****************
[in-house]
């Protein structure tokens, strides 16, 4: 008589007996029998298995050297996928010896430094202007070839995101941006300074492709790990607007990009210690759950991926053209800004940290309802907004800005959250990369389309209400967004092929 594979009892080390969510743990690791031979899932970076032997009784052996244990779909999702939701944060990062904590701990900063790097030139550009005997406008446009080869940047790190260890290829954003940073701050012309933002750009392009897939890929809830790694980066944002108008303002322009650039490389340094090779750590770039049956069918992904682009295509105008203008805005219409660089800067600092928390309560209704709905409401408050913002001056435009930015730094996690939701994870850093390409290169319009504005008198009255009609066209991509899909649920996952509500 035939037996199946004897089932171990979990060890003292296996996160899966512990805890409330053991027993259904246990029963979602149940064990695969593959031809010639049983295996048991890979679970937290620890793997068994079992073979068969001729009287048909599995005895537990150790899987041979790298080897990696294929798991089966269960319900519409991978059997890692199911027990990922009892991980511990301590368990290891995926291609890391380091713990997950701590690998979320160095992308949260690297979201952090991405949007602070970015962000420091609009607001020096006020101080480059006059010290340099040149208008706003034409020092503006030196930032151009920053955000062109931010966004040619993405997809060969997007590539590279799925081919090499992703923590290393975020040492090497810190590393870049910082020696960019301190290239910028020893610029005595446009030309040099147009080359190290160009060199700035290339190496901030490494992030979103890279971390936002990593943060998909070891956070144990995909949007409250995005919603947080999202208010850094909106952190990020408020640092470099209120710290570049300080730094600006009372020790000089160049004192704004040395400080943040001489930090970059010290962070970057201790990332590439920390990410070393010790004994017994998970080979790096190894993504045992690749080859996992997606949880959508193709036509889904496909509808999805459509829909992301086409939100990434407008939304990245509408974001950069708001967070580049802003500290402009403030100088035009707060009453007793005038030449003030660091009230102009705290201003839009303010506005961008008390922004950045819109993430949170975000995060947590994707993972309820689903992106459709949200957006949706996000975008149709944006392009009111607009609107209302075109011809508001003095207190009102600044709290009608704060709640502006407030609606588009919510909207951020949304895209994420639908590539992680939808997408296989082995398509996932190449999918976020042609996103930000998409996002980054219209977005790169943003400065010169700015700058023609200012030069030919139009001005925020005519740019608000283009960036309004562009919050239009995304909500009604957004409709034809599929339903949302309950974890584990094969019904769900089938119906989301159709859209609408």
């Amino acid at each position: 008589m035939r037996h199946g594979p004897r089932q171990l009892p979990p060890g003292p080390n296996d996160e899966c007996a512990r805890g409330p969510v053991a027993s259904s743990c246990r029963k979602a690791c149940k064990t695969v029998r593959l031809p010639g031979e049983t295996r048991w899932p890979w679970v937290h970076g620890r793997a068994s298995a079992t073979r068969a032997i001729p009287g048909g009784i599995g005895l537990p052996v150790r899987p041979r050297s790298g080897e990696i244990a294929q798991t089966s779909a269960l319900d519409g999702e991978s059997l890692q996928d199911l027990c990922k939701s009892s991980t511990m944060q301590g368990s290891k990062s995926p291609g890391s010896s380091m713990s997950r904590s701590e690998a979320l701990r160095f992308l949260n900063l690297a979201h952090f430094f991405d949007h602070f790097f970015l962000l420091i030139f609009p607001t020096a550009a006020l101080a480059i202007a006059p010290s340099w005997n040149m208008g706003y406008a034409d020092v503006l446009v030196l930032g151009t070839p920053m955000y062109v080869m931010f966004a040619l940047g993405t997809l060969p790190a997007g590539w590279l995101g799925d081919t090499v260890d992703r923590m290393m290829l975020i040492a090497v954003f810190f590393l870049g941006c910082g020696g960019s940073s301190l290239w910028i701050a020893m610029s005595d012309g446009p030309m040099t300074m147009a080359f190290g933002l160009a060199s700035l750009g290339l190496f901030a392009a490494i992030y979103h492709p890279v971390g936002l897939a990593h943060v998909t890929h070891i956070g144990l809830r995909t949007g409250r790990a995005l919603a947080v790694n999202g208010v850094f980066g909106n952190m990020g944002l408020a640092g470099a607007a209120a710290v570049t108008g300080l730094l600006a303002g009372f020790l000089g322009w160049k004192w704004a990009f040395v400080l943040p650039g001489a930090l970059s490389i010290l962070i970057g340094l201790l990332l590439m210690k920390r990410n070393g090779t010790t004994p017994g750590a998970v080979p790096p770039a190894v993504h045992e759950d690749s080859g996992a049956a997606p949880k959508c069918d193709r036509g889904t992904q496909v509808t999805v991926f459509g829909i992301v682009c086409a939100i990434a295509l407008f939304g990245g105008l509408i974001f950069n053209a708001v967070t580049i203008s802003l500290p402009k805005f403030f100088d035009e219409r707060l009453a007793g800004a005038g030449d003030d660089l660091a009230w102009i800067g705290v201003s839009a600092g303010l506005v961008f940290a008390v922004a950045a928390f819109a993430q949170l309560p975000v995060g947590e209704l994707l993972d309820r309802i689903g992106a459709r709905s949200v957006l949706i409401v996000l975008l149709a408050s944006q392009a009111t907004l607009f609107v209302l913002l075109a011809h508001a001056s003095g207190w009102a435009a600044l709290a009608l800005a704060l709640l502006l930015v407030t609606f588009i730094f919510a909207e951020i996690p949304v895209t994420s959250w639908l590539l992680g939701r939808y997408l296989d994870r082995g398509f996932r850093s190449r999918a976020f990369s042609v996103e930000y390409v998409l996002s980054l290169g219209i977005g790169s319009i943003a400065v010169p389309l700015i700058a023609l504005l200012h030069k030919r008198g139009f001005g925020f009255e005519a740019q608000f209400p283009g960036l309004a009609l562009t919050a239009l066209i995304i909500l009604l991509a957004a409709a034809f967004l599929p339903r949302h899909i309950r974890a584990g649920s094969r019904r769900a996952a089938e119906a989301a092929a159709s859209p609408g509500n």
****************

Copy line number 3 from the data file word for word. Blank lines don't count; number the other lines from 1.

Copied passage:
């Amino acid at each position: 008589m035939r037996h199946g594979p004897r089932q171990l009892p979990p060890g003292p080390n296996d996160e899966c007996a512990r805890g409330p969510v053991a027993s259904s743990c246990r029963k979602a690791c149940k064990t695969v029998r593959l031809p010639g031979e049983t295996r048991w899932p890979w679970v937290h970076g620890r793997a068994s298995a079992t073979r068969a032997i001729p009287g048909g009784i599995g005895l537990p052996v150790r899987p041979r050297s790298g080897e990696i244990a294929q798991t089966s779909a269960l319900d519409g999702e991978s059997l890692q996928d199911l027990c990922k939701s009892s991980t511990m944060q301590g368990s290891k990062s995926p291609g890391s010896s380091m713990s997950r904590s701590e690998a979320l701990r160095f992308l949260n900063l690297a979201h952090f430094f991405d949007h602070f790097f970015l962000l420091i030139f609009p607001t020096a550009a006020l101080a480059i202007a006059p010290s340099w005997n040149m208008g706003y406008a034409d020092v503006l446009v030196l930032g151009t070839p920053m955000y062109v080869m931010f966004a040619l940047g993405t997809l060969p790190a997007g590539w590279l995101g799925d081919t090499v260890d992703r923590m290393m290829l975020i040492a090497v954003f810190f590393l870049g941006c910082g020696g960019s940073s301190l290239w910028i701050a020893m610029s005595d012309g446009p030309m040099t300074m147009a080359f190290g933002l160009a060199s700035l750009g290339l190496f901030a392009a490494i992030y979103h492709p890279v971390g936002l897939a990593h943060v998909t890929h070891i956070g144990l809830r995909t949007g409250r790990a995005l919603a947080v790694n999202g208010v850094f980066g909106n952190m990020g944002l408020a640092g470099a607007a209120a710290v570049t108008g300080l730094l600006a303002g009372f020790l000089g322009w160049k004192w704004a990009f040395v400080l943040p650039g001489a930090l970059s490389i010290l962070i970057g340094l201790l990332l590439m210690k920390r990410n070393g090779t010790t004994p017994g750590a998970v080979p790096p770039a190894v993504h045992e759950d690749s080859g996992a049956a997606p949880k959508c069918d193709r036509g889904t992904q496909v509808t999805v991926f459509g829909i992301v682009c086409a939100i990434a295509l407008f939304g990245g105008l509408i974001f950069n053209a708001v967070t580049i203008s802003l500290p402009k805005f403030f100088d035009e219409r707060l009453a007793g800004a005038g030449d003030d660089l660091a009230w102009i800067g705290v201003s839009a600092g303010l506005v961008f940290a008390v922004a950045a928390f819109a993430q949170l309560p975000v995060g947590e209704l994707l993972d309820r309802i689903g992106a459709r709905s949200v957006l949706i409401v996000l975008l149709a408050s944006q392009a009111t907004l607009f609107v209302l913002l075109a011809h508001a001056s003095g207190w009102a435009a600044l709290a009608l800005a704060l709640l502006l930015v407030t609606f588009i730094f919510a909207e951020i996690p949304v895209t994420s959250w639908l590539l992680g939701r939808y997408l296989d994870r082995g398509f996932r850093s190449r999918a976020f990369s042609v996103e930000y390409v998409l996002s980054l290169g219209i977005g790169s319009i943003a400065v010169p389309l700015i700058a023609l504005l200012h030069k030919r008198g139009f001005g925020f009255e005519a740019q608000f209400p283009g960036l309004a009609l562009t919050a239009l066209i995304i909500l009604l991509a957004a409709a034809f967004l599929p339903r949302h899909i309950r974890a584990g649920s094969r019904r769900a996952a089938e119906a989301a092929a159709s859209p609408g509500n």